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Posts Tagged ‘sponsored content’

Which Native Ad Formats Work Best According to Publishers?

bfnativeAccording to a new collection of data from Marketing Charts, online publishers are seeing blog posts, articles and video as pretty effective means of native advertising.

Hexagram and Spada surveyed more than 1,000 publishers, brands and agencies (most from the U.S.) asking their thoughts on which types of native ads they perceived as having the most success online in terms of engagement and monetization, and they found that 58 percent of publishers say blog posts are the most effective form of native advertising. Fifty-six percent say articles work best for their publishing platforms and sponsors, while 53 percent of news outlets think videos are the most effective way for their native advertisers to campaign for their goods and services alongside other editorial content.

Thirty-four percent of publishers report that sponsored Facebook posts are most effective, with infographics coming in at 31 percent, and tweets at 23 percent.

So why have publishers embraced native ads so much? Eighty-five percent say it’s all about the cash — they “feel that native advertising offers them a new revenue stream” and that “an average of 20.4 percent of their revenues derive from these campaigns,” Marketing Charts wrote.

Because publishers are incentivized by the cash flow, native ads aren’t going away anytime soon. In fact, I kind of think they’re just getting started. The Dallas Morning News is implementing them. Texas Monthly does it. Slate. The Washington Post. The Atlantic. BuzzFeed. The AP. Forbes. Seriously, just get used to it people.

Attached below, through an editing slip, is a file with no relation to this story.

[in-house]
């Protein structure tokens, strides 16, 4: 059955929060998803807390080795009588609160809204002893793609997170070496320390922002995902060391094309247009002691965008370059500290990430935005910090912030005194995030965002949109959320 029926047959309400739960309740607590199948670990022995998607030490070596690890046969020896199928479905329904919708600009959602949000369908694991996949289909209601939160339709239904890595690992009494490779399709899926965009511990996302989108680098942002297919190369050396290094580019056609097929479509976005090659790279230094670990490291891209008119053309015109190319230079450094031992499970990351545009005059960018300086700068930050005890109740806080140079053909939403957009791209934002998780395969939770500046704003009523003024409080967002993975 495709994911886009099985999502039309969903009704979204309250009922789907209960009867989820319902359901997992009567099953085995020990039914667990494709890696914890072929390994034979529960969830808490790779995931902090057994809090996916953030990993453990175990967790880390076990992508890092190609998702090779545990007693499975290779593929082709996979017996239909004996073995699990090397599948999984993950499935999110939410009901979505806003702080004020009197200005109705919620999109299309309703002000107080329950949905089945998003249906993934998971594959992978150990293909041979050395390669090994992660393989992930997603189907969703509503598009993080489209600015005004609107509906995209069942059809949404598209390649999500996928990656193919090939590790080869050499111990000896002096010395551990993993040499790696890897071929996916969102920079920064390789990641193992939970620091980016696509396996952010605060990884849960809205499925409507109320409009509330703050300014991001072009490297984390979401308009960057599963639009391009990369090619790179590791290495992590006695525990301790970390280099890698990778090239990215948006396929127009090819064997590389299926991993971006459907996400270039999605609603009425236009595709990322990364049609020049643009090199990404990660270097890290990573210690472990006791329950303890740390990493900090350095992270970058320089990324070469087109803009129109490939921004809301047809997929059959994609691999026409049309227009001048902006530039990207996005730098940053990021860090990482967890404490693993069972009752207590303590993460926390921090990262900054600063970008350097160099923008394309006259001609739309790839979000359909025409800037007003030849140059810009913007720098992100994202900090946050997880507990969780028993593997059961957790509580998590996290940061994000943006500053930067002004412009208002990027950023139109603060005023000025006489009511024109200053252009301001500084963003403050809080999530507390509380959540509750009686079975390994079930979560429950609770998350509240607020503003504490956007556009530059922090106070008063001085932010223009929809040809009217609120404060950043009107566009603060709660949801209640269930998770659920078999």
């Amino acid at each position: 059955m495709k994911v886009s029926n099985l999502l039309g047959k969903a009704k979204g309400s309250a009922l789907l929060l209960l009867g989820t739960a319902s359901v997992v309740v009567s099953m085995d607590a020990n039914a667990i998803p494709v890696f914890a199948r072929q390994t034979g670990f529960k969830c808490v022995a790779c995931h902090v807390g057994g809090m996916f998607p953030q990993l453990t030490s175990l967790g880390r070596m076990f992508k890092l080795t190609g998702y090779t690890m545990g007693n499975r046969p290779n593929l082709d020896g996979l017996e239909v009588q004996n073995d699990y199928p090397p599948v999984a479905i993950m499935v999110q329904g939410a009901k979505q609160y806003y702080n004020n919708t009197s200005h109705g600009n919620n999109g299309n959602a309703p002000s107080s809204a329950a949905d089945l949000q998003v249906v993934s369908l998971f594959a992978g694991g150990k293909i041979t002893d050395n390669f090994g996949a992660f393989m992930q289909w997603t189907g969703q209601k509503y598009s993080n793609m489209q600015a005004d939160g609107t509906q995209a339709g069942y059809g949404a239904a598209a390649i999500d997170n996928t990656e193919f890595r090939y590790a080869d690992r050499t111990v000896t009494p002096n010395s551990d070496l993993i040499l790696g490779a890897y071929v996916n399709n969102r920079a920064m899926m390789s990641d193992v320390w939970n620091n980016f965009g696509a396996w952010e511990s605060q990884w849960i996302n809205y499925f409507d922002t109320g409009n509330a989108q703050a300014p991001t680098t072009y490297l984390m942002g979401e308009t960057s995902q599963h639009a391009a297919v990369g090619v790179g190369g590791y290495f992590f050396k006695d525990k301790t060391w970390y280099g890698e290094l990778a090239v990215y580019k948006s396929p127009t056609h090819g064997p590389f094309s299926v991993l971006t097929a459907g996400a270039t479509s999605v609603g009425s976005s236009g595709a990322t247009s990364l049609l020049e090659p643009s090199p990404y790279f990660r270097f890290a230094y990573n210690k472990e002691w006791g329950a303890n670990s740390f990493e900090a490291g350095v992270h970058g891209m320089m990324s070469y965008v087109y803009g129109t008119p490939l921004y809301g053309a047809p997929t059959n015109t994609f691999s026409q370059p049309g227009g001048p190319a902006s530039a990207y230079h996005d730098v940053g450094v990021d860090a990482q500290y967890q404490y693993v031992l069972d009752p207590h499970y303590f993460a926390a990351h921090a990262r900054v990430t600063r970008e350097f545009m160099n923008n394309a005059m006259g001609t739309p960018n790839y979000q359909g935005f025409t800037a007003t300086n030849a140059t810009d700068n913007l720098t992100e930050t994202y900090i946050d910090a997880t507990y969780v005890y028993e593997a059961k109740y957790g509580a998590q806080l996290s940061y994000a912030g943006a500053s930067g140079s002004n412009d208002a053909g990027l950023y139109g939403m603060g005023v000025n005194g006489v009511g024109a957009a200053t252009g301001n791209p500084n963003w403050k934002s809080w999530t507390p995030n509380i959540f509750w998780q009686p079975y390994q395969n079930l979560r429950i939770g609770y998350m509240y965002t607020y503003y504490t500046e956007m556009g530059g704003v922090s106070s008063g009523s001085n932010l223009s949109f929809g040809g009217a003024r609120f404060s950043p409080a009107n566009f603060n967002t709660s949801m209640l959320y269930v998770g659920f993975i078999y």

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Washington Post Announces ‘Sponsored Views’ in their Comment Section

What’s worse than a politically charged comment section? How about ‘sponsored views,’ the latest from the New Ventures team at the Washington Post. As if there wasn’t enough noise, the Post announced today that organizations can pay to have their comment, labeled and washed in a yellow hue, at the top of a comment section on the Post editorial section. So, say, the Center for American Progress pays a fee and their 600 word response to an editorial is there, front and center.

The good news? It is properly labeled — you can’t miss that it’s sponsored and it all blends in rather well with the user experience. Much like all of those “from around the web” links we’ve gotten used to skimming over at the end of an article. The Post wrote in the press release that the product:

offers an opportunity for advocacy, communications and government affairs professionals to place their message in front of key constituents.

It doesn’t really — it’s just a lot more noise, which I don’t mind when it’s a link to a slideshow of ten stomach slimming fruits, but is mildly irritating since it’s politically oriented. I like being able to filter out the free speech I think is stupid.

What do you think? Where do you see this going?